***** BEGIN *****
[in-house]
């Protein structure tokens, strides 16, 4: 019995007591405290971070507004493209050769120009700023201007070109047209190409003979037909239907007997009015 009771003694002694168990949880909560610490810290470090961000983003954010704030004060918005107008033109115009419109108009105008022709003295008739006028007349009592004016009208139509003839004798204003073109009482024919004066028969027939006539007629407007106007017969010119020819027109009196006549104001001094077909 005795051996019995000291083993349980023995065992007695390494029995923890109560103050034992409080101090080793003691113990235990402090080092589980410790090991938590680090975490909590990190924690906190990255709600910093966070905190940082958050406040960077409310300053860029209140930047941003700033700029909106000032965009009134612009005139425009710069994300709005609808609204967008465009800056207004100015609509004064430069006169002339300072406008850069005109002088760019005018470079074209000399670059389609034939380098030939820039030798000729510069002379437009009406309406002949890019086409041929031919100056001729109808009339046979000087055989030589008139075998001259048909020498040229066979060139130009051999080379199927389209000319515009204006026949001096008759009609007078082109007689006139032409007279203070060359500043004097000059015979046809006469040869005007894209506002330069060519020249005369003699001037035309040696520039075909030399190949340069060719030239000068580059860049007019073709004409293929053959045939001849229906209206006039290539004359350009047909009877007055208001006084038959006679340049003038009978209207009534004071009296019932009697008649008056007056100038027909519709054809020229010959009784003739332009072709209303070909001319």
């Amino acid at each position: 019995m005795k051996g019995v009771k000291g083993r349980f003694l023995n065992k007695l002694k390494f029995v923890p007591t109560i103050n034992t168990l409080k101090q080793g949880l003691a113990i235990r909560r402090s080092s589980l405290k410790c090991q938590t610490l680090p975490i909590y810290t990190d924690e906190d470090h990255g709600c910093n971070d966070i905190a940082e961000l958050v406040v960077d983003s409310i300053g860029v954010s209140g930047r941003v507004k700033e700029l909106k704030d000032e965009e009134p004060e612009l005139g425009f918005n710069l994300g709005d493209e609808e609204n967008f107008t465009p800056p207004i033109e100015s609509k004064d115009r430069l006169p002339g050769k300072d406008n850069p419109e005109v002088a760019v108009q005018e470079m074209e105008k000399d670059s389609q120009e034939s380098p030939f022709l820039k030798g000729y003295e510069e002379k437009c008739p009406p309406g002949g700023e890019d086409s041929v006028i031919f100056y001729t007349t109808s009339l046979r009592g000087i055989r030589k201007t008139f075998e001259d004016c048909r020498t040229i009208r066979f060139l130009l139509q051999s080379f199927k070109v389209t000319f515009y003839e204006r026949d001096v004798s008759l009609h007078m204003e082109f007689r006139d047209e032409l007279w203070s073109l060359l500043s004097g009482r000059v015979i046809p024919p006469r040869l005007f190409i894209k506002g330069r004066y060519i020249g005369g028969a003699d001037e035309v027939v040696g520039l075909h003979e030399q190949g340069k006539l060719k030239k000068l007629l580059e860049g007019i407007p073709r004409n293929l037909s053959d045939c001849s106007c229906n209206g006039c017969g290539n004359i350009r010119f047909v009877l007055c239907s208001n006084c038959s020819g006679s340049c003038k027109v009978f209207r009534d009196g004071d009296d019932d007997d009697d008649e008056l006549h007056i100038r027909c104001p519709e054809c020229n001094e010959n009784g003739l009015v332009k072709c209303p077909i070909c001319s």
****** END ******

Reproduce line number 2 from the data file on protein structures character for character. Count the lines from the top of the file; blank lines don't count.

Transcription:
């Protein structure tokens, strides 16, 4: 019995007591405290971070507004493209050769120009700023201007070109047209190409003979037909239907007997009015 009771003694002694168990949880909560610490810290470090961000983003954010704030004060918005107008033109115009419109108009105008022709003295008739006028007349009592004016009208139509003839004798204003073109009482024919004066028969027939006539007629407007106007017969010119020819027109009196006549104001001094077909 005795051996019995000291083993349980023995065992007695390494029995923890109560103050034992409080101090080793003691113990235990402090080092589980410790090991938590680090975490909590990190924690906190990255709600910093966070905190940082958050406040960077409310300053860029209140930047941003700033700029909106000032965009009134612009005139425009710069994300709005609808609204967008465009800056207004100015609509004064430069006169002339300072406008850069005109002088760019005018470079074209000399670059389609034939380098030939820039030798000729510069002379437009009406309406002949890019086409041929031919100056001729109808009339046979000087055989030589008139075998001259048909020498040229066979060139130009051999080379199927389209000319515009204006026949001096008759009609007078082109007689006139032409007279203070060359500043004097000059015979046809006469040869005007894209506002330069060519020249005369003699001037035309040696520039075909030399190949340069060719030239000068580059860049007019073709004409293929053959045939001849229906209206006039290539004359350009047909009877007055208001006084038959006679340049003038009978209207009534004071009296019932009697008649008056007056100038027909519709054809020229010959009784003739332009072709209303070909001319």